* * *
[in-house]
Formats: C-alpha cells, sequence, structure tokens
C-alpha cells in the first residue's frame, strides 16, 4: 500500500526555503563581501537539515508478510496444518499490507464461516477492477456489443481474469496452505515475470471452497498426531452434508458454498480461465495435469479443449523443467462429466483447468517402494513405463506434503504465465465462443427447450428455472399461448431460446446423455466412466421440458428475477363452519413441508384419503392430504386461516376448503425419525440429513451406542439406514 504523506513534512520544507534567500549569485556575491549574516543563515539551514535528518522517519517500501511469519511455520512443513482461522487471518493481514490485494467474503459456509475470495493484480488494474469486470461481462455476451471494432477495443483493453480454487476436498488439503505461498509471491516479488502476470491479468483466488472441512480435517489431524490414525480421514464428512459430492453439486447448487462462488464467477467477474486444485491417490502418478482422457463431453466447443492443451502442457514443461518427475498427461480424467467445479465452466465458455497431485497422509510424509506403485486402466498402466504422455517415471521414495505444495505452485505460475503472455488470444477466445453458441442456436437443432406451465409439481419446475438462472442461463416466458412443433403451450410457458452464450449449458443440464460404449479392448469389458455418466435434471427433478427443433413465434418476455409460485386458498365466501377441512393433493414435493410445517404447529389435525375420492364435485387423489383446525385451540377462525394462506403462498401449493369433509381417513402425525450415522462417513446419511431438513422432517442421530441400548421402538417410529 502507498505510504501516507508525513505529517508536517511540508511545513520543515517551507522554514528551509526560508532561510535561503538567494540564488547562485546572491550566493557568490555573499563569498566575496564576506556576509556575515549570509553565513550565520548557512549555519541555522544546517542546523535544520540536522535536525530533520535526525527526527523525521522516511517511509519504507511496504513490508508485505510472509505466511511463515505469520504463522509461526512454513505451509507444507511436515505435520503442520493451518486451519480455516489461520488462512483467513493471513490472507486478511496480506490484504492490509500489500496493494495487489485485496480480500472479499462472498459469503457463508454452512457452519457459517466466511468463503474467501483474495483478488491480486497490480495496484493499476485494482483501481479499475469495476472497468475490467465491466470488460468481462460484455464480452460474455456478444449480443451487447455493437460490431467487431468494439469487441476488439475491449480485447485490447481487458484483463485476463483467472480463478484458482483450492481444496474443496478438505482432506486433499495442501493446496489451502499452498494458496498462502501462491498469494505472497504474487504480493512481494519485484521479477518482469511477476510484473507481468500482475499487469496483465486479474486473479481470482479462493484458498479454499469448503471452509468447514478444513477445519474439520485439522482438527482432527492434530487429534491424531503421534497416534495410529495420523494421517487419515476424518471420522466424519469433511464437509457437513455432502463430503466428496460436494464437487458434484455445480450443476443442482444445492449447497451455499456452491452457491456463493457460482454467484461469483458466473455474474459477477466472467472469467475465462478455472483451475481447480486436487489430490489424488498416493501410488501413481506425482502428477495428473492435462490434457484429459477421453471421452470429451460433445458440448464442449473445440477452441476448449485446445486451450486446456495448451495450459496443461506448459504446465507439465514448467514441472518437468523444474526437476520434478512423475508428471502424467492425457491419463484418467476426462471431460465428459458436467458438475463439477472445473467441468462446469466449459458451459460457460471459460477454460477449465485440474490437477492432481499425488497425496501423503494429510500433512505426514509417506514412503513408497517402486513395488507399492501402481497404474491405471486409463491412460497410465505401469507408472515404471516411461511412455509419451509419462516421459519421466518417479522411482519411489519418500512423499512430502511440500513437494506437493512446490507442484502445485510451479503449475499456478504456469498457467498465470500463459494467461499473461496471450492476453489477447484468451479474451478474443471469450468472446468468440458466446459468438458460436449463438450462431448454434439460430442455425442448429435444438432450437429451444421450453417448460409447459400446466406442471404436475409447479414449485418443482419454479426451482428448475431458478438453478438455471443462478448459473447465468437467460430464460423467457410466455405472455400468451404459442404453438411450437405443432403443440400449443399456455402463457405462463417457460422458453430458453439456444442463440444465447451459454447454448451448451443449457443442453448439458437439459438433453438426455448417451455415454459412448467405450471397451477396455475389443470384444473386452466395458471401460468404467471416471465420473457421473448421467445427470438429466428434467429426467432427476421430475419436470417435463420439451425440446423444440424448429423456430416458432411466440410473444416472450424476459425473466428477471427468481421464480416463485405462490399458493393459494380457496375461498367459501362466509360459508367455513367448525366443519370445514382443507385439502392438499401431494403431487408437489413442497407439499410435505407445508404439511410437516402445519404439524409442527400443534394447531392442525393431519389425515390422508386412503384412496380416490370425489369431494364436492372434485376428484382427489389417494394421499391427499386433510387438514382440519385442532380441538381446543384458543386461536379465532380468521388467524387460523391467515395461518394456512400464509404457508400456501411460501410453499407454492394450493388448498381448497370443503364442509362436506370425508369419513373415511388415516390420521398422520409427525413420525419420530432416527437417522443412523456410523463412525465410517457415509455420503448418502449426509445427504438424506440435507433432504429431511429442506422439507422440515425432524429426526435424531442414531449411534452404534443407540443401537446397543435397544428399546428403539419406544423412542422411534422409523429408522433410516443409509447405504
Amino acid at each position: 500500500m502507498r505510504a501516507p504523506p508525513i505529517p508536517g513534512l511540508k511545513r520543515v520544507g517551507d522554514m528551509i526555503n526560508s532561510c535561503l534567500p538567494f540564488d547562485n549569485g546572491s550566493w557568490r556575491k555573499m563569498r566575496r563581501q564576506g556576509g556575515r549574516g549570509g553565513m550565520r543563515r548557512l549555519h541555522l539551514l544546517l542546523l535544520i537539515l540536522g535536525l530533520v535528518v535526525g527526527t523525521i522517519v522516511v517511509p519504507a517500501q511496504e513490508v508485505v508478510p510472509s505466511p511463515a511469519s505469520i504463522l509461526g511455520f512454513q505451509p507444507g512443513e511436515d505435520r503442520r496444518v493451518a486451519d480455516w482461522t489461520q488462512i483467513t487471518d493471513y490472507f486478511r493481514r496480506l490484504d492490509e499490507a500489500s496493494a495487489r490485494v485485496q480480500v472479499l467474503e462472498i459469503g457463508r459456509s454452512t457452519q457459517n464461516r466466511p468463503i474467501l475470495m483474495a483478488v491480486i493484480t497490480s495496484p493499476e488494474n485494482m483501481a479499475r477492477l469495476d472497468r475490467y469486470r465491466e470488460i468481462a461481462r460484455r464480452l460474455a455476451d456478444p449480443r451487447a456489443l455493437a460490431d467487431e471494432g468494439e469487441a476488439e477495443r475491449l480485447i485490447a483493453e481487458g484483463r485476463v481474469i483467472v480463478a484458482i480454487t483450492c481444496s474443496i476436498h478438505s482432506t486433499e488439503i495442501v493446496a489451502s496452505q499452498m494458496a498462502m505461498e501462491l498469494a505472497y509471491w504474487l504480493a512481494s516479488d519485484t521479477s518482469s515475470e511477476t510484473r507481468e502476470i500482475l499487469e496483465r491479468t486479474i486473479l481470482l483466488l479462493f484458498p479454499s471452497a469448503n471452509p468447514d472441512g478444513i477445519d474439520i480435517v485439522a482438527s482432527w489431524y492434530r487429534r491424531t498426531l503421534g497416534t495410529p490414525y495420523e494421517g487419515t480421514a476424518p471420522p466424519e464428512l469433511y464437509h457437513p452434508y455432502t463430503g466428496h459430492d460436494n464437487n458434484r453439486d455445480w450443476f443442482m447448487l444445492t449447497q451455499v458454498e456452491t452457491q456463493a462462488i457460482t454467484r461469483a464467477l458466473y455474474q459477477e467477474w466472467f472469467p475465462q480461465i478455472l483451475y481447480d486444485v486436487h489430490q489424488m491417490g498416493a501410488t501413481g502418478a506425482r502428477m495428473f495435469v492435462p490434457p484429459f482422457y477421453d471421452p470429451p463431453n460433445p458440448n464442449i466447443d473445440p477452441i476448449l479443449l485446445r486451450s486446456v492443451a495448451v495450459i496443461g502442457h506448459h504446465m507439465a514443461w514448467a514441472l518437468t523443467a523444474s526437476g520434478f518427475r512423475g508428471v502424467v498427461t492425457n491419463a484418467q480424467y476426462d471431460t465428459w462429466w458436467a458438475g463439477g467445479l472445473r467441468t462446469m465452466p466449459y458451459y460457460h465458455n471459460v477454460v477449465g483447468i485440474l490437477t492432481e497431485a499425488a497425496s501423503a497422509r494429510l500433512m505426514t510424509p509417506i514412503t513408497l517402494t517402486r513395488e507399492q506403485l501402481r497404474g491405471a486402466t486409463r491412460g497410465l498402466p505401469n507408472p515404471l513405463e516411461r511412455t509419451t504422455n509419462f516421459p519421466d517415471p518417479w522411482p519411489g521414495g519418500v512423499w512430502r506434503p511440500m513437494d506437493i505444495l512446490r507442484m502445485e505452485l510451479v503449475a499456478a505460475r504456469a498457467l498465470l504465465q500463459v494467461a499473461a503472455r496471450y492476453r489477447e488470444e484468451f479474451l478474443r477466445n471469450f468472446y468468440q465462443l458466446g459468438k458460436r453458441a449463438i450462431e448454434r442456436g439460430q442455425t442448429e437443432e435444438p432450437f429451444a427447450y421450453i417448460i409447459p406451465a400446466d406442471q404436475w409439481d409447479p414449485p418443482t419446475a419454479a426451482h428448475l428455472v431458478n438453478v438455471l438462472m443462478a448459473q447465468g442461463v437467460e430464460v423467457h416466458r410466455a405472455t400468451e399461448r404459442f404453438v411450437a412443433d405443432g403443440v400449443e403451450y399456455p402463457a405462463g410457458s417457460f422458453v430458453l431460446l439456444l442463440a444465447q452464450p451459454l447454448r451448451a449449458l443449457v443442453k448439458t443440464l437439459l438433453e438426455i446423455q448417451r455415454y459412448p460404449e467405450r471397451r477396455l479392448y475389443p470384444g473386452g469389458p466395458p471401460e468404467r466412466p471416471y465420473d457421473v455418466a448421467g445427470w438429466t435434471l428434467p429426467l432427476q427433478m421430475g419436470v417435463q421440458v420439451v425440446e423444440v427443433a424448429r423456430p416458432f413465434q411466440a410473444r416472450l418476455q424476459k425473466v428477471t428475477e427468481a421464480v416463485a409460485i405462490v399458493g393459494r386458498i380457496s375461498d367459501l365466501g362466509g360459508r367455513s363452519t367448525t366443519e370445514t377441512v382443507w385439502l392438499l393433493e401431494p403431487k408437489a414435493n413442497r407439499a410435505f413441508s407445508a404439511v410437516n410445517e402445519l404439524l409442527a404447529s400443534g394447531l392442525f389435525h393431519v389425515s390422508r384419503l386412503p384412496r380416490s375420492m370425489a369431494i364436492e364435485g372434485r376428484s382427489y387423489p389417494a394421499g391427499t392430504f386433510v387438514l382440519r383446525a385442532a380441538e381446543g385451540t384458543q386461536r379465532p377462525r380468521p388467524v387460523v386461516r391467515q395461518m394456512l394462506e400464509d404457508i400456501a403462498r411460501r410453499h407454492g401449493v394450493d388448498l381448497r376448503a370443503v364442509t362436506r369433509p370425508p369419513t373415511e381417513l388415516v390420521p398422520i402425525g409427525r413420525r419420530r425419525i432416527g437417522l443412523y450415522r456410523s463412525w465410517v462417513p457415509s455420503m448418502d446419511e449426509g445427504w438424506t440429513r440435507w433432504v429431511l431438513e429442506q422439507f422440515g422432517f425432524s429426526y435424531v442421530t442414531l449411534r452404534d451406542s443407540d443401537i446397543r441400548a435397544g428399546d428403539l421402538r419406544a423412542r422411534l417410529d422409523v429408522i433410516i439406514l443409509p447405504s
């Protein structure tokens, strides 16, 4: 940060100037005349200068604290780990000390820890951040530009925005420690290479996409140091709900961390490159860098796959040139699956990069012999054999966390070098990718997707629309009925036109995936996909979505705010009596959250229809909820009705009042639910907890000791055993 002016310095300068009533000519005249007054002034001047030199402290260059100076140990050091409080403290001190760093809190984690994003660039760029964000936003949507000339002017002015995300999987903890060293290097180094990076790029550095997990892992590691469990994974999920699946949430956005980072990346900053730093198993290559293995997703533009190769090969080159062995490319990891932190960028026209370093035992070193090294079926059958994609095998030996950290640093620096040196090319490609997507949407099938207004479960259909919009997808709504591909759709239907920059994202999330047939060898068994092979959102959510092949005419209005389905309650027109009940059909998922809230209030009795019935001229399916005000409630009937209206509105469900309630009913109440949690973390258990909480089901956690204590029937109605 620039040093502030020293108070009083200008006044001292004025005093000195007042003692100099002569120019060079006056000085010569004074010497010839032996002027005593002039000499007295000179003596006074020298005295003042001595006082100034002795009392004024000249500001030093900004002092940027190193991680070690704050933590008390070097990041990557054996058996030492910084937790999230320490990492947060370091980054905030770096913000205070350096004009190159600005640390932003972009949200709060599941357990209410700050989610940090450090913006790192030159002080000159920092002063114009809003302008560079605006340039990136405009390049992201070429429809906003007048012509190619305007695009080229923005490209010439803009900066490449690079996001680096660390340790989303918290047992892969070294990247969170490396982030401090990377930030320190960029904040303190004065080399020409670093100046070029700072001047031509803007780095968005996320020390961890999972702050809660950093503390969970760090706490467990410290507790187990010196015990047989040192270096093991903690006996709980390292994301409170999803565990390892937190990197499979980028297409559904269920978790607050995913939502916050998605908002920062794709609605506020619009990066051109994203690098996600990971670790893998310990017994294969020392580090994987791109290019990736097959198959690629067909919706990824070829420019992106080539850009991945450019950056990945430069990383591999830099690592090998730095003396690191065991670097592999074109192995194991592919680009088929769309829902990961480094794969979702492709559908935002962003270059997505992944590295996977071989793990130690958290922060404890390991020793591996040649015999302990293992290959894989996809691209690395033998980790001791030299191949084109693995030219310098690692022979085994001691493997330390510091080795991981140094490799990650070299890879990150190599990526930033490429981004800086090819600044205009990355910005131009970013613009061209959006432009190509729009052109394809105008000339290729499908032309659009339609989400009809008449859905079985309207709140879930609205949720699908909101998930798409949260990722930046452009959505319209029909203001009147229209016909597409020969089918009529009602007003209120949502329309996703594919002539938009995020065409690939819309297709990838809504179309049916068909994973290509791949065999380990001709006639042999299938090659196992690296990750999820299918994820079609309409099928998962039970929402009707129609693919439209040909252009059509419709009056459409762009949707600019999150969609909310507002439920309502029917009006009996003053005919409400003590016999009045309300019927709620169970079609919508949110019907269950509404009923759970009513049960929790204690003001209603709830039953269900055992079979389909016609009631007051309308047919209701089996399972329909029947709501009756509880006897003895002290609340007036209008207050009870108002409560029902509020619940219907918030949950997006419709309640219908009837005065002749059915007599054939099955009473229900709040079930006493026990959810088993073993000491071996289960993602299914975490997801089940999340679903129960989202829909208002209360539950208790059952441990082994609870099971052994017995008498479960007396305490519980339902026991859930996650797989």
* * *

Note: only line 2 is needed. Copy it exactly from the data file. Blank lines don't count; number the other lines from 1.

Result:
Formats: C-alpha cells, sequence, structure tokens